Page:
Tony Awards postponed indefinitely due to coronavirus

At last year's Tony Awards, the cast and crew of "Hadestown" took home a leading eight statues.
(Theo Wargo / Getty Images )

The 74th Tony Awards ceremony has been postponed indefinitely due to the novel coronavirus.

The Broadway-lauding ceremony was scheduled to air on CBS, broadcasting live on June 7 from Radio City Music Hall in New York City. It was announced Wednesday that the event will be postponed and rescheduled at a later date.

For the record:

1:57 PM, Mar. 25, 2020A previous version of this story said that Broadway theaters suspended performances beginning March 15. The date was March 12.

“The health and safety of the Broadway community, artists and fans is of the utmost importance to us,” read a statement from Tony Award Productions.

“We will announce new dates and additional information once Broadway opens again. We are looking forward to celebrating Broadway and our industry when it is safe to do so.”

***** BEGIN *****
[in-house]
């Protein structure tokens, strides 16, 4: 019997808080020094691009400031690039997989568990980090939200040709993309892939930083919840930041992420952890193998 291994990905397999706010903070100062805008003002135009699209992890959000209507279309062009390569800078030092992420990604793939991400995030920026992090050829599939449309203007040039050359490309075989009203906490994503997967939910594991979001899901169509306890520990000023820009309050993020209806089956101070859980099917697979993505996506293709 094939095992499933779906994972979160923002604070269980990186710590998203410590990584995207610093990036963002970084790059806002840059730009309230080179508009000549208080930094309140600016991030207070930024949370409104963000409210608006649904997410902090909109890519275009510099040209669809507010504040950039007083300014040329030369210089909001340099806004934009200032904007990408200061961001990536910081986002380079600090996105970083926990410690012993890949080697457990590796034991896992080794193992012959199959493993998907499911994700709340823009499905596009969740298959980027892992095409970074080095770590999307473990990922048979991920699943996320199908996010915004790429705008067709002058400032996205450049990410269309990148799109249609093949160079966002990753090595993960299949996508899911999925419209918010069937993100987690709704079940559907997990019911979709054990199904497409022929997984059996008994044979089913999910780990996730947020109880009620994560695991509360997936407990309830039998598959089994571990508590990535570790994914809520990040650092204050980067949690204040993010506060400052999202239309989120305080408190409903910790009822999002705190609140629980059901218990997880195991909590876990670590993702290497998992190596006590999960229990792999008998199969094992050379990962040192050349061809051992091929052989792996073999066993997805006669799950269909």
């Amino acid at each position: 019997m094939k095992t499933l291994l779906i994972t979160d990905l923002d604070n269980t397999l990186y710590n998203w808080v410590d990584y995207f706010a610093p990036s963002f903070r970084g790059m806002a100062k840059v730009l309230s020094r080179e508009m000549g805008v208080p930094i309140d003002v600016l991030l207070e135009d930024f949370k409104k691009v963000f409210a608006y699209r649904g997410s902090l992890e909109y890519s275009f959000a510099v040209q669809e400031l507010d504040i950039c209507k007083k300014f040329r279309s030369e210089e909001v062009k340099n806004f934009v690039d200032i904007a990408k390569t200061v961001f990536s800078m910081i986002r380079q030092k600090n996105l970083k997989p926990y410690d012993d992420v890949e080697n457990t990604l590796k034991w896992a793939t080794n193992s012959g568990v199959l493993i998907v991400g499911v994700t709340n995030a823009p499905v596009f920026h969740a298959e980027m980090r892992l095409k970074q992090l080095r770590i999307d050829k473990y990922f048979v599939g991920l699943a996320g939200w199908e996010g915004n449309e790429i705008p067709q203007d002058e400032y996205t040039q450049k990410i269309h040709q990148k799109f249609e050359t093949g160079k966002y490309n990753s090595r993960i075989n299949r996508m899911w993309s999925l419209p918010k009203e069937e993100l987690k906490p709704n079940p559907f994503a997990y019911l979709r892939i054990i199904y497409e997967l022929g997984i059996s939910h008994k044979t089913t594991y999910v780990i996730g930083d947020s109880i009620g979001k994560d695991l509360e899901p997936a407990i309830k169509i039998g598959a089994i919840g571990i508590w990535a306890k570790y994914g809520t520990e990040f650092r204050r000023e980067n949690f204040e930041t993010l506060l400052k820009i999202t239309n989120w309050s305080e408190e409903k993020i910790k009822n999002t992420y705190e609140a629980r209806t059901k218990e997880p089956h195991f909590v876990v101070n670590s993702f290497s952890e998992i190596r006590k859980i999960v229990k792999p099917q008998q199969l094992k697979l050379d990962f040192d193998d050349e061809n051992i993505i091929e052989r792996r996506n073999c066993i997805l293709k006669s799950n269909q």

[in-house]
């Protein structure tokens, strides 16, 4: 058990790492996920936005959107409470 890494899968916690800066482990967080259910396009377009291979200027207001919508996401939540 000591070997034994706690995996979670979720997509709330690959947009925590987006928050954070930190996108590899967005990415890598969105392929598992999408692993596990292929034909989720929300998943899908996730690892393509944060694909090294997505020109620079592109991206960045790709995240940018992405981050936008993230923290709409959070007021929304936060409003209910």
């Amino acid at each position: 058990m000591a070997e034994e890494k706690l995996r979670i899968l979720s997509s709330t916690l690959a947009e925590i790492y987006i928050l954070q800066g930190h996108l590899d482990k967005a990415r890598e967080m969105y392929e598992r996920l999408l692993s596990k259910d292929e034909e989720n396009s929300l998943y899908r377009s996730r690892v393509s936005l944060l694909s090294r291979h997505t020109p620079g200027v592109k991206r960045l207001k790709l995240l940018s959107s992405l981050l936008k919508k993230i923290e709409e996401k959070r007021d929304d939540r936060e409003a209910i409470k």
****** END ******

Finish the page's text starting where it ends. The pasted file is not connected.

The indefinite postponement of the ceremony comes after Broadway closed all shows through April 12.

Sixteen high-profile plays and musicals were set to open between March 12, the day Broadway first suspended performances, and April 27, the season’s eligibility cutoff date for the Tony Awards.

Los Angeles’ Center Theatre Group is “looking at all options including the possibility of joining with other theatres to remount this production.”

Some shows — including the West End transfer of “Caroline, or Change,” the play “Birthday Candles” with Debra Messing and the new musical “Flying Over Sunset” — have announced plans to instead open in the fall.


Other productions — including Martin McDonagh’s play “Hangmen” with Dan Stevens (“Downton Abbey”) and Joe Mantello’s revival of “Who’s Afraid of Virginia Woolf?” starring Laurie Metcalf and Rupert Everett — have already scrapped plans to reopen when Broadway eventually does.

The Tonys’ postponement comes after that of the Olivier Awards, the annual ceremony that celebrates the London theater community. Although those nominations were announced earlier this month, the telecast revealing the winners will not air on April 5.

Instead, Jason Manford, who was set to host that event at London’s Royal Albert Hall, will emcee an hour-long special that showcases performances and speeches from various Olivier ceremonies over the last 10 years.